Eastern Band of Cherokee Historic Lands Reacquisition Act

Floor Speech

Date: Feb. 6, 2023
Location: Washington, DC


Mr. FLEISCHMANN. Madam Speaker, I rise today in support of my bill, H.R. 548, the Eastern Band of Cherokee Historic Lands Requisition Act. I thank the chair and the distinguished ranking member both for their very kind words of support for this very important legislation.

This legislation has passed in this House before. It needs to pass tonight. It needs to go to the Senate and it needs to be on the President's desk. It has been far too long. The Eastern Band of Cherokee have been waiting and had a lot of promises made to them over the years which have been broken. This a great bill for America, and it is a great bill that we honor our wonderful Eastern Band of Cherokees.

The great State of Tennessee, my home State, gets its name from the historic Overhill Cherokee settlement called Tanasi, located in present-day Monroe County, Tennessee. Tanasi served as the capital of the Cherokee people from as early as 1721.

Unfortunately, as a result of misguided Federal policies, the Cherokee people were forcibly removed from their homes in Tennessee and the surrounding States. This tragic period in American history led to the Trail of Tears, a journey on which the United States forcibly marched 15,000 Cherokees to the Indian Territory.

My bill, the Eastern Band Cherokee Historic Lands Reacquisition Act, returns important historic sites back to the Eastern Band of Cherokee Indians, the Tribal Nation comprised of descendants of those Cherokees who resisted removal in the Great Smoky Mountains and escaped the Trail of Tears.

It is on these same lands where the Eastern Band of Cherokee Indians have for decades honored the birthplace of Sequoyah, whose likeness we all have the opportunity to pass as we make our way from the rotunda of our Capitol to this House floor.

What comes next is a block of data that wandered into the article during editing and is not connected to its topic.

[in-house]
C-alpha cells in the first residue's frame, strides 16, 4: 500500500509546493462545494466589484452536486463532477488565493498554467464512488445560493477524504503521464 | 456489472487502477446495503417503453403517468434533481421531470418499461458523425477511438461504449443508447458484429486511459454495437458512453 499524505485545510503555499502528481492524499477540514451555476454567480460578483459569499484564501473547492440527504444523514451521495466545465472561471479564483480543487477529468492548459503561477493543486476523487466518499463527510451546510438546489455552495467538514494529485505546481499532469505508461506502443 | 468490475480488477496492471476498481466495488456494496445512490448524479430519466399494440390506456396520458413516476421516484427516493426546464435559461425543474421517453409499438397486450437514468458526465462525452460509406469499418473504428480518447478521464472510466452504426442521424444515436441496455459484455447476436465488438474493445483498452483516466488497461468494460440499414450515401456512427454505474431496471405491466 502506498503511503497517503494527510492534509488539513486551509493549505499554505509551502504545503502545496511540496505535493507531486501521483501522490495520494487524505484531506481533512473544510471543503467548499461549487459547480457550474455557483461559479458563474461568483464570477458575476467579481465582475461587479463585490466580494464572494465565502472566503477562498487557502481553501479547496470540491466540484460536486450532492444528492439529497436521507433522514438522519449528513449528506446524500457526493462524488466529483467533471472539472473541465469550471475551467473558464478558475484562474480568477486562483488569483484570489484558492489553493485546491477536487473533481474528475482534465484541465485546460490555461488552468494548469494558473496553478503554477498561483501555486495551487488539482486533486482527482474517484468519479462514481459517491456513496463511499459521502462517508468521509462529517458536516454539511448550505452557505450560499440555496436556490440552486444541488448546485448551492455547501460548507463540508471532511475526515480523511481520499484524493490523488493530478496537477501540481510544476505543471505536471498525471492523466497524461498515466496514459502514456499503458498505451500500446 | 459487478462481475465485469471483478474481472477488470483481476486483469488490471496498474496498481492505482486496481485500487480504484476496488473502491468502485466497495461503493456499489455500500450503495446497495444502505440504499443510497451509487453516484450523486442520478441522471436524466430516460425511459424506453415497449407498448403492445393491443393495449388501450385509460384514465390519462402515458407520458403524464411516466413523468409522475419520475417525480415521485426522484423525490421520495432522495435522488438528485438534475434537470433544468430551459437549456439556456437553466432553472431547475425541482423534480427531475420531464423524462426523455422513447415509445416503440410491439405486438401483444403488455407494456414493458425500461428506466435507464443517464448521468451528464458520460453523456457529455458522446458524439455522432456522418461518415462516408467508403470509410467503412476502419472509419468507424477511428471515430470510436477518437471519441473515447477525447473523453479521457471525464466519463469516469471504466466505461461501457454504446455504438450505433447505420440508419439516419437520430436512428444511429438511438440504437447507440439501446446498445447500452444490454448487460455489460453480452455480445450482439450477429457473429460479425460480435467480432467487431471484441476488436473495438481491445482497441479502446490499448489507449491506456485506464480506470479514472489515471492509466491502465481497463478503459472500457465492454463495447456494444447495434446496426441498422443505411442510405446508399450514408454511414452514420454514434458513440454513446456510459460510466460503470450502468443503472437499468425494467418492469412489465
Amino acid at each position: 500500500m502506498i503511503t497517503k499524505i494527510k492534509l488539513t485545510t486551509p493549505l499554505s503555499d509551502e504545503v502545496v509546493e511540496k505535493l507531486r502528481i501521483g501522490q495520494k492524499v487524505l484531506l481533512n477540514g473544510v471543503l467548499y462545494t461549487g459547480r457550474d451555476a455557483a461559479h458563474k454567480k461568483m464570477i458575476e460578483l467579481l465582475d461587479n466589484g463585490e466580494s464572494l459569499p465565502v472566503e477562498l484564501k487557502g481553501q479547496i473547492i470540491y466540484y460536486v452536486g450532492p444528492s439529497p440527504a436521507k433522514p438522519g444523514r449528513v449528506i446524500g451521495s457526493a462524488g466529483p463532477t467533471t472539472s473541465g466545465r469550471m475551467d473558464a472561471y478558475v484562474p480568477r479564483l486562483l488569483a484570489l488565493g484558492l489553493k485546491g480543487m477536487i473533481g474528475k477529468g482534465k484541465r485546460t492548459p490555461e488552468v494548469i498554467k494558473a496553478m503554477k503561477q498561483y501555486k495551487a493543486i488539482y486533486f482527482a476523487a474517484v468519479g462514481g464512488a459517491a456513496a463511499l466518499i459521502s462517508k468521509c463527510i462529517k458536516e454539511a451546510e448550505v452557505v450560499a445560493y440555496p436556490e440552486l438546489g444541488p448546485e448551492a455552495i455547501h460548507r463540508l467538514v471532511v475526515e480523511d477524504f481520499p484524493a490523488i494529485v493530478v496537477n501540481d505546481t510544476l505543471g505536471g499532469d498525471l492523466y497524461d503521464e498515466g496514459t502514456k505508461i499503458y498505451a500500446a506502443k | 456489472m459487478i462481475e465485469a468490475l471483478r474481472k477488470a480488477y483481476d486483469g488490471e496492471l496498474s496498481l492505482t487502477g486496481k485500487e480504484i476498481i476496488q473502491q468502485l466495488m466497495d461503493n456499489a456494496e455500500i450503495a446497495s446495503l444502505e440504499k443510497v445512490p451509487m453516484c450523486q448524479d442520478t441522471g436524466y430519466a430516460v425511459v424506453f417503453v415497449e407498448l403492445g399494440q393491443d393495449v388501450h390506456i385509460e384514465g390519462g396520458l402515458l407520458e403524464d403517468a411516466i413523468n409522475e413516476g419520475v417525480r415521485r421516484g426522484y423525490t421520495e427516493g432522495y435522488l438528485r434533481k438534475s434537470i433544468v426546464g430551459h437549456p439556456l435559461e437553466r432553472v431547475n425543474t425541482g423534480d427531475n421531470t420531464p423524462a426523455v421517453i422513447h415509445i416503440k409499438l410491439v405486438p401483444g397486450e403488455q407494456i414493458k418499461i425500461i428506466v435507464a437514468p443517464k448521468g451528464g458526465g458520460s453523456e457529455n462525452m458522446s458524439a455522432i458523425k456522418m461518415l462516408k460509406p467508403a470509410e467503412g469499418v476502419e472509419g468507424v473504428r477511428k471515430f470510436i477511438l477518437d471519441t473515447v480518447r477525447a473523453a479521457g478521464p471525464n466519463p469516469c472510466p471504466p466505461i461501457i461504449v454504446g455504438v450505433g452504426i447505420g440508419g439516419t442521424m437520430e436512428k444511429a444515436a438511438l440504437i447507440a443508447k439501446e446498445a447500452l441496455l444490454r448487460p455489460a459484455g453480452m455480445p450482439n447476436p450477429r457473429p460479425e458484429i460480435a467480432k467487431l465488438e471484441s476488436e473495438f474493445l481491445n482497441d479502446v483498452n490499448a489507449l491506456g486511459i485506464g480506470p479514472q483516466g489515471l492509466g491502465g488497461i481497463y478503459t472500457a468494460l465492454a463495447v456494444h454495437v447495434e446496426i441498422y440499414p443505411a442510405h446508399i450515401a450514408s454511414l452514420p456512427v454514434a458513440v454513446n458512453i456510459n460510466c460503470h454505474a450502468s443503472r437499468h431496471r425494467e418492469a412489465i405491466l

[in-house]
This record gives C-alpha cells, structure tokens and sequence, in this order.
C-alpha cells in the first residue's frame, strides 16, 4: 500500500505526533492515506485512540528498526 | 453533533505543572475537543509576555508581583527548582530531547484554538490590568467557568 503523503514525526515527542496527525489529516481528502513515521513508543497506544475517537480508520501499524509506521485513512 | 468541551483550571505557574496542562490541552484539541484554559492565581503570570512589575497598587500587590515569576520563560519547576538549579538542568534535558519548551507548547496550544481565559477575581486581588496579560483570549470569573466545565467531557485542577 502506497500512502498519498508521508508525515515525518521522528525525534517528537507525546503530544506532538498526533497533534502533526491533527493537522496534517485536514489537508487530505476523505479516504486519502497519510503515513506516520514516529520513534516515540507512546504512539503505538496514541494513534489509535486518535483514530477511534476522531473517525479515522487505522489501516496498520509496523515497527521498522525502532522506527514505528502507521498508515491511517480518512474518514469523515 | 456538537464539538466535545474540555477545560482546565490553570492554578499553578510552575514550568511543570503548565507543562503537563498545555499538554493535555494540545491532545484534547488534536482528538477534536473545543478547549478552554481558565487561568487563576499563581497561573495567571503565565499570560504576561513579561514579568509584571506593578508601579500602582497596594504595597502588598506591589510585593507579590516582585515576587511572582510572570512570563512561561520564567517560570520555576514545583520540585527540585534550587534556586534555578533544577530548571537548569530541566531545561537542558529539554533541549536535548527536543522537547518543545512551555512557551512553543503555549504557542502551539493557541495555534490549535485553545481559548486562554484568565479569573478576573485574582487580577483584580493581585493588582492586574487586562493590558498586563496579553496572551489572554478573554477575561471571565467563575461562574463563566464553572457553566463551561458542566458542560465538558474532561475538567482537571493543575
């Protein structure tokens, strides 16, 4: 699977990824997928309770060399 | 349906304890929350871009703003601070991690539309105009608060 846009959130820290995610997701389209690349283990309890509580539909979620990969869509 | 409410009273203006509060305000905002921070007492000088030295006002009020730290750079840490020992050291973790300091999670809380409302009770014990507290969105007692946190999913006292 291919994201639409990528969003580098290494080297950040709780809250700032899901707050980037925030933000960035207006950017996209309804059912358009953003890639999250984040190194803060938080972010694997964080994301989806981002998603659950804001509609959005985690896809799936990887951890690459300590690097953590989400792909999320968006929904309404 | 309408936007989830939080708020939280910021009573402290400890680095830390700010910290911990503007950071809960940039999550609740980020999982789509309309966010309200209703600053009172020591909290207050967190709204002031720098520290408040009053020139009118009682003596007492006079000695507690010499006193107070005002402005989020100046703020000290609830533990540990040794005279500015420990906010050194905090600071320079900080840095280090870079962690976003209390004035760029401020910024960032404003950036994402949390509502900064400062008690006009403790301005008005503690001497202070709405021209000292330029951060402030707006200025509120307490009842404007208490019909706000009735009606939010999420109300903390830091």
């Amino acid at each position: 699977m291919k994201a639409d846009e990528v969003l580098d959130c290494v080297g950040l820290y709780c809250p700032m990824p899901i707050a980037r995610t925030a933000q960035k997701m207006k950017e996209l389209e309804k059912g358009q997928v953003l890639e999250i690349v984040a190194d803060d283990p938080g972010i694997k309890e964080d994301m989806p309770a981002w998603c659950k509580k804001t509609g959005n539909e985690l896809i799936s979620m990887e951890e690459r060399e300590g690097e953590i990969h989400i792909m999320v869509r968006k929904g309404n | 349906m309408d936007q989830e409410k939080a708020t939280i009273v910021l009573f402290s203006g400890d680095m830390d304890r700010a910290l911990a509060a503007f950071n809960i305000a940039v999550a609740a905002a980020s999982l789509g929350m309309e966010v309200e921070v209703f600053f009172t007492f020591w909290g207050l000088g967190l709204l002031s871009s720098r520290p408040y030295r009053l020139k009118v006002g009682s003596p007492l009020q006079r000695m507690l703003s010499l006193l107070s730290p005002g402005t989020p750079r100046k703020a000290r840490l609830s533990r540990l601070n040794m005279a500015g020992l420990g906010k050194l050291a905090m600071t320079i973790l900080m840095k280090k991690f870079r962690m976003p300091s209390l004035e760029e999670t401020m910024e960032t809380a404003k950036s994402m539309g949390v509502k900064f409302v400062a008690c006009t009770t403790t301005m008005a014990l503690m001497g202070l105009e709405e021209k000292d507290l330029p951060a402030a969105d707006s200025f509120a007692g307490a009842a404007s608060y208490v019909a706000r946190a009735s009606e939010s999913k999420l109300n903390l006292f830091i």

H.R. 548 would return 76.1 acres. I want to be clear: It is only 76.1 acres of TVA land back to the Eastern Band of Cherokees in trust and grant two permanent easements over TVA property to be held in trust for the Tribe for creating recreational trails between the sites.

The Tribe is committed to improving the educational resources of the Sequoyah Birthplace Museum and to provide a means for economic development for the local community through cultural tourism.

The Cherokee Nation has a rich history in the Third District of Tennessee, and I am grateful to be engaged in the process to safeguard their story.

Madam Speaker, I strongly urge Members of both Chambers to understand the importance of the Cherokee Tribal land preservation and support H.R. 548 so that it may be brought to President Biden's desk in a timely manner.

Ms. LEGER FERNANDEZ. Madam Speaker, I yield myself the balance of my time for closing.

I would just like to compliment the sponsor's explanation of the benefits that this bill will bring. We have heard a little bit of the great history that lies within Tennessee and of the resilience of the Eastern Band of Cherokee as they have maintained their identity to the land and that their use of the land will further assist the members of this wonderful country of ours to learn a bit more about that history, to learn a bit more about the life that is breathed into the statues that we surround ourselves with here in the people's House.

Madam Speaker, I urge my colleagues to support the legislation, and I yield back the balance of my time.